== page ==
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The International Writers Magazine: Review

Season of the Witch by Natasha Mostert
Publisher: Bantam Books Ltd (14 Jul 2008)
ISBN-10: 0553818503
ISBN-13: 978-0553818505

Frances Lewis review

An extraordinary Gothic novel, reads the blurb on the inside cover, that takes on big themes – love, death, alchemy, the power of the human mind to transform and transcend reality – and wraps them into a thriller narrative… well, this is partially true. While Mostert’s fourth novel has all the ingredients necessary for a Gothic thriller (black cats, spiders, magic, a big creepy house, murder and mysterious sisters), there’s no escaping that the twenty-first century setting feels like an aberration, an uncomfortably modern overcoat on finely frilled Victorian garb.

Meet the protagonist: Gabriel Blackstone, ace computer hacker and man about town, who at the start of the novel is contacted by an old flame regarding the disappearance of her stepson some weeks ago. Gabriel is called upon especially because he is a ‘remote viewer’ – somebody who can read other people’s minds. He used to be part of a national organisation dedicated to the locating of missing persons, but gave it up because of some terrible tragedy that left him doubting his abilities. The old flame – Frankie, also a remote viewer, though less powerful – is hard to refuse, and Gabriel soon finds himself ‘slamming the ride’ again (an oddly American-sounding phrase for reading a mind that doesn’t get better the more it’s used), in order to find this missing boy. His bizarre visions lead him to the door of the Monk House, a rambling Victorian mansion crumbling quietly away in Chelsea, and home to the aforementioned mysterious sisters, Minnaloushe and Morrighan Monk. These ‘exotic creatures’ are somehow linked to the boy’s vanishment, and as Gabriel stumbles deeper under their spell, it soon becomes clear he is dealing with murder instead – but which of the sisters is innocent, and which is the killer?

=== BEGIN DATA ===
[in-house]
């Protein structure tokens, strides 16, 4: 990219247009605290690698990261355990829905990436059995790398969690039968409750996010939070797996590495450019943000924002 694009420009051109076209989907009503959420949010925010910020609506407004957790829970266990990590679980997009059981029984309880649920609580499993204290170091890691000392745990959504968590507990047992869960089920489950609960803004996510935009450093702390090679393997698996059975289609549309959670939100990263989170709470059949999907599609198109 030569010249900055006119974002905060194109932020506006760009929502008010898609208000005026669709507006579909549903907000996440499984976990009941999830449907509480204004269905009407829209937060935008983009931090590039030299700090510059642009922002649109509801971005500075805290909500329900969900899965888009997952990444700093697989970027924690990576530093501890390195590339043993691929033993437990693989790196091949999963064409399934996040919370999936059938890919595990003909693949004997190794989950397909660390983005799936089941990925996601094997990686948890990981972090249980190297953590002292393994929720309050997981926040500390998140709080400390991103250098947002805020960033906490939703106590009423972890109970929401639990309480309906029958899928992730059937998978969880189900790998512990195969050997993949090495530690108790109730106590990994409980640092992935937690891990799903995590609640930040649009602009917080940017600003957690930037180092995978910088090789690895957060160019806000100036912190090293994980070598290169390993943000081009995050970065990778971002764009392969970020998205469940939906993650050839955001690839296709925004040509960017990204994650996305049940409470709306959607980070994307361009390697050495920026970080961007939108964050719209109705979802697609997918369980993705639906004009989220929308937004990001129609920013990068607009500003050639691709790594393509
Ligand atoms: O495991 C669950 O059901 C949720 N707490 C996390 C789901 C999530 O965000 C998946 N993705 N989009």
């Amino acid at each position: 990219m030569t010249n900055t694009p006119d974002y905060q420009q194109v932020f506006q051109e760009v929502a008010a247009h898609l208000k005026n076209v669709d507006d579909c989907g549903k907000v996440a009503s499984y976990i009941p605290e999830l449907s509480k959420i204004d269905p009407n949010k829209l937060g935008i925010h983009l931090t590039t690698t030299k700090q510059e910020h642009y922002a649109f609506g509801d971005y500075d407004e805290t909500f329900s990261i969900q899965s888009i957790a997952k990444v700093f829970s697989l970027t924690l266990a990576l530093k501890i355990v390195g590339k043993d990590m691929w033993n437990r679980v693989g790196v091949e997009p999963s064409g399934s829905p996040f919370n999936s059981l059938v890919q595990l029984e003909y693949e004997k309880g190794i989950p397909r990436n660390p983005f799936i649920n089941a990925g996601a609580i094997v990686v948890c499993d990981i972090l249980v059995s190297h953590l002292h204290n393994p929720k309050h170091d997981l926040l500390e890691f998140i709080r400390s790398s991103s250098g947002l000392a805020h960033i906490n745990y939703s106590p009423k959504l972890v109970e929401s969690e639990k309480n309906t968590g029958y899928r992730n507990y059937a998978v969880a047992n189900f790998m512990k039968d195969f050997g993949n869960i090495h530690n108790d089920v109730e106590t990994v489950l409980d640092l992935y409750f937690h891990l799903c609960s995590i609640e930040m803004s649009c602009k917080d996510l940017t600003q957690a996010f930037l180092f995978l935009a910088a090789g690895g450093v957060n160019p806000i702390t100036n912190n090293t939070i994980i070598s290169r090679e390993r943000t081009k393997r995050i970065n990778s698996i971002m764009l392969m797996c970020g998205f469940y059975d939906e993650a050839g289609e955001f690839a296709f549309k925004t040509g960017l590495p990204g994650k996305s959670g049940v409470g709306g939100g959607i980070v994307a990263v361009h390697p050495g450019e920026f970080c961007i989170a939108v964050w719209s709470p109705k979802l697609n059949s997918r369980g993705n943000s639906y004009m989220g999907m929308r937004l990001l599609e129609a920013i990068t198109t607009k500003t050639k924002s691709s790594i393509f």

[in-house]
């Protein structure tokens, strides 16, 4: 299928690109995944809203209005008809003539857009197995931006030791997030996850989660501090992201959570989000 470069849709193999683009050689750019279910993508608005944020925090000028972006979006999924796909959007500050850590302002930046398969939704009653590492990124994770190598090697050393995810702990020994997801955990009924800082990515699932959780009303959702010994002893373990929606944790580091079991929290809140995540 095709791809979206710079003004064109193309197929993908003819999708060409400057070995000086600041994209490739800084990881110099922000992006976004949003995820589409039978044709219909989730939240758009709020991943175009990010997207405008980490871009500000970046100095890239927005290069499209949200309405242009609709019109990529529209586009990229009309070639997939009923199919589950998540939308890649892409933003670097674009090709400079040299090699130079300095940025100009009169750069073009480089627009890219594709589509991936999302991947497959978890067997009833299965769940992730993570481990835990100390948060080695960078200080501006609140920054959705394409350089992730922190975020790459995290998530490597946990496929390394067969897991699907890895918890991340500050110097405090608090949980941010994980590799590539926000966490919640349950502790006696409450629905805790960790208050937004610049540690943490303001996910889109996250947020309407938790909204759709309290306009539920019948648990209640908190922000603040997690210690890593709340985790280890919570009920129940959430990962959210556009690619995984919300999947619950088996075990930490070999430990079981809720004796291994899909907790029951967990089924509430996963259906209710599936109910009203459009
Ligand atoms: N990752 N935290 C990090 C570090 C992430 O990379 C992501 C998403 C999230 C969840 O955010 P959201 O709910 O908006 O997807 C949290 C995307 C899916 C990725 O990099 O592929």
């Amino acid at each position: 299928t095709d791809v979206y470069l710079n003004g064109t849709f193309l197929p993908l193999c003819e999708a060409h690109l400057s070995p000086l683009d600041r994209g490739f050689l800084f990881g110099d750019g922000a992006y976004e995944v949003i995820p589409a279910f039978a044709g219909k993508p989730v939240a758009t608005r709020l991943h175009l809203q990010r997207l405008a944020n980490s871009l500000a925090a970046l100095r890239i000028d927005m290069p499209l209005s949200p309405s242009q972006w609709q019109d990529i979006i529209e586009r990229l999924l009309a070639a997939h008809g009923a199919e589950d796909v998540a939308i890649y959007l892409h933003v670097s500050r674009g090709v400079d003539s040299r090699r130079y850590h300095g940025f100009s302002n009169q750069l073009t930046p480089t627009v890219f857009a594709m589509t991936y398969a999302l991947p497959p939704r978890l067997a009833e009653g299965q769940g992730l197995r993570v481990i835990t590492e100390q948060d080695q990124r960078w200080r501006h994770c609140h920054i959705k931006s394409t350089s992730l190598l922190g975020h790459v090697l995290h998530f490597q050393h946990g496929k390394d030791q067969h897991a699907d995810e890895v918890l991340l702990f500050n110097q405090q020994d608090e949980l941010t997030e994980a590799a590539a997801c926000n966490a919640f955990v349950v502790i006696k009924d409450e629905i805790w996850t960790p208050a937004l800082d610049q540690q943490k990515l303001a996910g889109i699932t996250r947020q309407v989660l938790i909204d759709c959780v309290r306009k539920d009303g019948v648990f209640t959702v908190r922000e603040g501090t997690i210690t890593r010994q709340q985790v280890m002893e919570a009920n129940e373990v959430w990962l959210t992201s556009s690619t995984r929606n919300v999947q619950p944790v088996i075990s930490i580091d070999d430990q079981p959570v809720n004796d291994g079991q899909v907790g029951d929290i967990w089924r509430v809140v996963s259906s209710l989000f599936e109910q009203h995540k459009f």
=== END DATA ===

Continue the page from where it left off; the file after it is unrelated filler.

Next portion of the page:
As the Gothic centre of the novel, the Monk sisters certainly look the part: one red-haired, voluptuous and dreamy-eyed, the other raven-haired and athletic, with a steely gaze. Their house is full of roses and African masks and alchemical paraphernalia. They are socially adept, disgustingly rich and – funnily enough – descended from Doctor John Dee, the sixteenth century mathematician who had a passion for the occult. This passion has ancestrally passed onto the sisters, whose obsession with memory palaces and gnostic transformation ultimately leads them into dangerous territory.

Mostert revels in the detail here, slipping in chunks of deftly researched information that will enthral and confuse the reader in equal measure. This is where the book’s strength lies. As far as the Monk sisters are concerned, as characters they are rounded and interesting with an intriguing history and sparky dynamic. The text comes alive when we get a glimpse into their diary entries – precursors to the early chapters that inexplicably fade halfway in to the story – and it seems a shame that sometimes the action just drifts along, having bypassed them completely.

The weaknesses? Well, as someone who is supposed to be smitten by the Monk sister’s potency, Gabriel never quite convinces the reader of his feelings. It all seems a bit convenient and contrived, so when we are called upon to believe he has fallen in love with one of them, it smacks more of handy narrative thrust than actual emotion. He’s not particularly likeable either; too selfish to sympathise with and a bit arrogant. If he didn’t have his remarkable remote viewing skills it would be difficult to see why the sisters would be interested in him, let alone the reader. And as the story builds, we sense a twist coming, which is disappointing when it does. It’s just not surprising enough. Finally, for a Gothic novel it’s not especially scary. I could do with a bit more darkness and danger, some genuine shocks and thrills. Shifting the setting back a hundred years or so would give the book some atmosphere, maybe; would Victorian sensibilities reacting to the arcane practices of mind-reading and ritual murder lead to much needed tension? A Gothic thriller for modern minds that doesn’t quite fit the genre, perhaps, but an entertaining read all the same.

© Frances Lewis June 21st 2008
frances_lewis at

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